So Many Places, So Little Time

Have you have tried to be at more than one place at a time?

Cover-Building the West

TPW Magazine, February 2010
If you don't have a copy of the TPW magazine, you may print a copy of Building the West: Buffalo Soldiers (PDF).

The army stationed the Buffalo Soldier regiments had many posts throughout the state.

Below is a list of some of the forts where they were stationed. With the help of your teacher or parents, use maps, books and the web to find out more facts about these forts and the Buffalo Soldiers.

Fort Stockton

Fort Stockton
Officer’s quarters

In 1859, the U.S. Army established Fort Stockton near an important source of water called Comanche Springs. This fort protected several very important roads including the Upper and Lower San Antonio Roads. The army abandoned the fort in 1861 just before the Civil War. Then in 1867, the Ninth Cavalry commanded by Edward Hatch, rebuilt the fort. This served as a major headquarters for many years. Fort Stockton continues to be an important point on a major road, highway I-10. Can you name another famous mail route that passed the fort during the 1800s?

Start researching here: http://www.tourtexas.com/fortstockton/ftstockfort.cfm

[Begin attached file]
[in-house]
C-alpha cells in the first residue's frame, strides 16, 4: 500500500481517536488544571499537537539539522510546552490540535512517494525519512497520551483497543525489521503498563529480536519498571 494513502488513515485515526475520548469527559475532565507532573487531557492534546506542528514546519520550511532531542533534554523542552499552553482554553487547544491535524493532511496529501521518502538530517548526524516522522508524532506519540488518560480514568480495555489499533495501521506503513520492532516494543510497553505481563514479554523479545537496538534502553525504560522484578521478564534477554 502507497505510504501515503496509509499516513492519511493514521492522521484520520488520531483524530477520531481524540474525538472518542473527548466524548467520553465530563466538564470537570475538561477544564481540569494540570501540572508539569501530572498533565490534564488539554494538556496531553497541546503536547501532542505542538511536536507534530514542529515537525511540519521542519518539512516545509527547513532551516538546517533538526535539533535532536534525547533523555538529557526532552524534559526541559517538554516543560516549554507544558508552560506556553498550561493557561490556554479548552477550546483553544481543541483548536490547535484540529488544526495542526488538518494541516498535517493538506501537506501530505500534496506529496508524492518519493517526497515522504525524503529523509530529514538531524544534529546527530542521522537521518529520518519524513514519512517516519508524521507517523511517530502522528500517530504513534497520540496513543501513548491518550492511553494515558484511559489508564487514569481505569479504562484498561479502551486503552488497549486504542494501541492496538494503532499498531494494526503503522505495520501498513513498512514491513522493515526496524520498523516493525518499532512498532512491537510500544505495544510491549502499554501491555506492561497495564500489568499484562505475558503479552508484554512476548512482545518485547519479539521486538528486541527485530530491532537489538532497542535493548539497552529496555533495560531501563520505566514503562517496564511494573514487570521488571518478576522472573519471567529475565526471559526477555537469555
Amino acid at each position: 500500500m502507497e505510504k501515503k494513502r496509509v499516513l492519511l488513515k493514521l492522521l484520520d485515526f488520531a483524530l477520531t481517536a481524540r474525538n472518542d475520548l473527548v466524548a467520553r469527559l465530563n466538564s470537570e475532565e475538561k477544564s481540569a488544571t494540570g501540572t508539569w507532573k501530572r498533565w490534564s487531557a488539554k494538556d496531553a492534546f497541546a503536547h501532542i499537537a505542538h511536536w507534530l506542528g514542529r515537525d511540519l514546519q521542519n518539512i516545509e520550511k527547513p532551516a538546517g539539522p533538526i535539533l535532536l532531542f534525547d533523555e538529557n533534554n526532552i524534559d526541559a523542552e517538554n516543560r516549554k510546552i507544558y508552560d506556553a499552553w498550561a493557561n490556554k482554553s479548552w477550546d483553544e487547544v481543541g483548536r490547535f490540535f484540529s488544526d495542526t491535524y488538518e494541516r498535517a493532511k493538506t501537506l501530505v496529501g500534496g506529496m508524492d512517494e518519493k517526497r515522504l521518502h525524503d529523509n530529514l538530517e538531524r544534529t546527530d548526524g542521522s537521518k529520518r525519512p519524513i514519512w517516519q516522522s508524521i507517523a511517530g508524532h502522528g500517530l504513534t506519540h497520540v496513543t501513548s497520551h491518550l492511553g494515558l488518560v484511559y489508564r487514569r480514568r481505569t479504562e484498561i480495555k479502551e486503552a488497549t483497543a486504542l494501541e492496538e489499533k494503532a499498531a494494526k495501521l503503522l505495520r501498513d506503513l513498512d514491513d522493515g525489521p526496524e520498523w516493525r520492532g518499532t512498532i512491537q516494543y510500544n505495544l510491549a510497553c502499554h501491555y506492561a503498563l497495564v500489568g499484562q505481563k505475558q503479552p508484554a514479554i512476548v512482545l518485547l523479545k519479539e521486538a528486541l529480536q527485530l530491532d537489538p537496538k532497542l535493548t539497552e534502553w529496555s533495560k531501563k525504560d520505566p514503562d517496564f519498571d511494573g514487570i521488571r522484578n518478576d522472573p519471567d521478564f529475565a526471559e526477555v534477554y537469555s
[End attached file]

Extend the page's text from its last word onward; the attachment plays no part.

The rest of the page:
Fort McKavett

Fort McKavett
Post hospital at Fort McKavett

In 1852, the U.S. Army first built Fort McKavett after Texas became part of the United States. They built the fort on hill near the source of the San Saba River. Then in 1859, the Army closed the fort as peace soon came to the frontier. Three years after the Civil War in 1868, the U.S. Army reopened the fort and it served a major supply point for many army regiments. General William T. Sherman once called McKavett “prettiest post in Texas.” The Buffalo Soldiers served at this post for many years. One of the most famous Buffalo Soldiers who won the Medal of Honor lived here. Can you find his name?

Start researching here: http://www.visitfortmckavett.com/index.aspx?page=9

Fort Concho

Fort Concho
Hospital at Fort Concho

In November of 1867, the U.S. Army established this fort at the point where the North Concho and the Concho Rivers met. One report in 1876 stated the fort was “a flat, treeless, dreary prairie.” By the 1870s, the fort was complete. Captain Robert Carter considered it “one of the most beautiful… posts on the on the Texas border.” Some famous commanders of Stockton included William “Pecos Bill” Shafter, Ranald Mackenzie, and Benjamin Grierson. Several units visited the fort including the Tenth U.S. Cavalry, one of the Buffalo Soldiers regiments!

Start researching here: http://www.fortconcho.com/index.htm

Fort Davis

Fort Davis
Officers quarters

After the California Gold Rush in 1849, the road from San Antonio to California became very important. In 1854, the U.S. Army established the post to protect the road from American Indian raids. The fort was abandoned by the Union army in 1861 before the outbreak of the Civil War. Then in 1867, the Ninth Cavalry Buffalo Soldiers commanded by Wesley Merritt began rebuilding the fort. The fort continued to be an important place to protect west Texas from American Indian attacks. Then in 1879, the Buffalo Soldiers fought a campaign against one of their most formidable opponents. Can you find the name of this brave Apache Chief?

Start researching here: http://www.nps.gov/foda/historyculture/index.htm


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